GOP pollster: Why bipartisan gun legislation should be the norm, not the exception


AP Photo/Eric Gay, File

Reggie Daniels pays his respects a memorial at Robb Elementary School on June 9, 2022, in Uvalde, Texas. Nearly 400 law enforcement officials rushed to the mass shooting that left 21 people dead at the elementary school but “systemic failures” created a chaotic scene that lasted more than an hour before the gunman was finally confronted and killed, according to a report from investigators released Sunday, July 17, 2022.

Over the course of nearly three decades, Congress followed a familiar pattern on guns. Send “thoughts and prayers” in reaction to the latest horrific mass shooting, take failed votes on a laundry list of gun safety bills, and get nothing done.

Until now.

I am a long-time Republican pollster who has polled for elected GOP members who rarely support new gun laws. So, what went right this time so that lawmakers could finally come together and pass the Bipartisan Safer Communities Act? The answer is simple: Democrats agreed not to make the perfect the enemy of the good, and Republicans heard from their own voters who wanted to see action.  

This may sound “Mr. Smith goes to Washington” corny coming from a pollster, but the fundamental role of a Member of the House or Senate is to represent the interests of the constituents who send them to D.C. And the truth is that Americans of all political stripes see an urgent need for gun safety reforms.

In a recent survey my polling firm GS Strategy Group conducted in partnership with the centrist think tank Third Way, an overwhelming majority of voters in key red states said they thought it was too easy to get a gun in America. Too easy in Texas. Too easy in South Carolina. And yes, too easy in Florida.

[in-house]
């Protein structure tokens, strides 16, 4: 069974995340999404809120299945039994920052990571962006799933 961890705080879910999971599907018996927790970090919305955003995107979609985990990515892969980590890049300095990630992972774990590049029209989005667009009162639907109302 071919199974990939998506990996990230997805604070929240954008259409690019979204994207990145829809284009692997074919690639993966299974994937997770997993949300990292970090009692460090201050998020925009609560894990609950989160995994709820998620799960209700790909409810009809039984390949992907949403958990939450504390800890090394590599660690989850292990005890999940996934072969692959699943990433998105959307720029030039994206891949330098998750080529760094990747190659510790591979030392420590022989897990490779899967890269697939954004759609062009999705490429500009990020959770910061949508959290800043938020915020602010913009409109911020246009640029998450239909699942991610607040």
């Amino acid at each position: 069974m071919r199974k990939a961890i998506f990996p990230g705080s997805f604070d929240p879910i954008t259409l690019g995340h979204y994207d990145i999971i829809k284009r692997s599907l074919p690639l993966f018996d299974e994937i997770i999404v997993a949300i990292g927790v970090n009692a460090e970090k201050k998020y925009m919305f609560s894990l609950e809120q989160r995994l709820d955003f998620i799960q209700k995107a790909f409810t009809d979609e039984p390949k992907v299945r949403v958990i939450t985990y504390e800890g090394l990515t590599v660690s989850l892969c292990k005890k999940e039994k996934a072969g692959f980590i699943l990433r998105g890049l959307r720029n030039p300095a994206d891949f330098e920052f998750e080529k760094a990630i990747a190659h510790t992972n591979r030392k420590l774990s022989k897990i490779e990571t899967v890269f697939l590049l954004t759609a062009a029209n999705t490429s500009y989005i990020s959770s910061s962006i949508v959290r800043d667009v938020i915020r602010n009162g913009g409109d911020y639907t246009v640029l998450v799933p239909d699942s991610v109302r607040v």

Our survey also revealed that voters — including Republicans and gun-owners — support common-sense gun safety measures. A whopping 90 percent of voters in Florida support expanding background checks; 79 percent of voters in South Carolina support red flag laws; 80 percent of voters in Texas support raising the purchase age for semi-automatic weapons to 21, and 81 percent of voters in Utah support closing the boyfriend loophole. These are not extreme policies. They are mainstream ideas, and lawmakers shouldn’t shy away from them for fear of electoral backlash. In fact, our survey showed that voters in Florida would be 51 percent more likely to support Sen. Marco Rubio (R-Fla.) and in Texas 58 percent more likely to support Sen. John Cornyn (R-Texas) if they voted in favor of the policies included in the Bipartisan Safer Communities Act.

While the will of the people is essential, it is rarely enough to seal the deal. The other key component to lawmaking — arguably the most crucial, given our political climate — is compromise. With such a thin majority likely to persist no matter which party holds power, being willing to negotiate, bend, and accept half a loaf (or even a single slice) is imperative.

The Bipartisan Safer Communities Act is the product of hard-fought compromise. This long overdue progress is the result of lawmakers putting aside differences, focusing on common ground, and accomplishing what the American people sent them to Congress to do. There are certainly some lawmakers who may have wanted more, and those who wanted less, but their willingness to meet in the middle to get something done is vital to our success as a country. Our great nation was built on compromise, and we will continue to thrive because of it, not in spite of it.

This historic legislation will save lives. And it will do so without infringing on the ability of law-abiding gun owners to exercise their Second Amendment rights legally and freely. It is an all too rare outcome in Washington D.C. — a win-win.

So, let’s build on this moment to make compromises of this nature the norm, not the exception.

It’s time to take this model and ask: what’s next?

Robert Jones is partner at GS Strategy Group and previously worked for the National Republican Congressional Committee.

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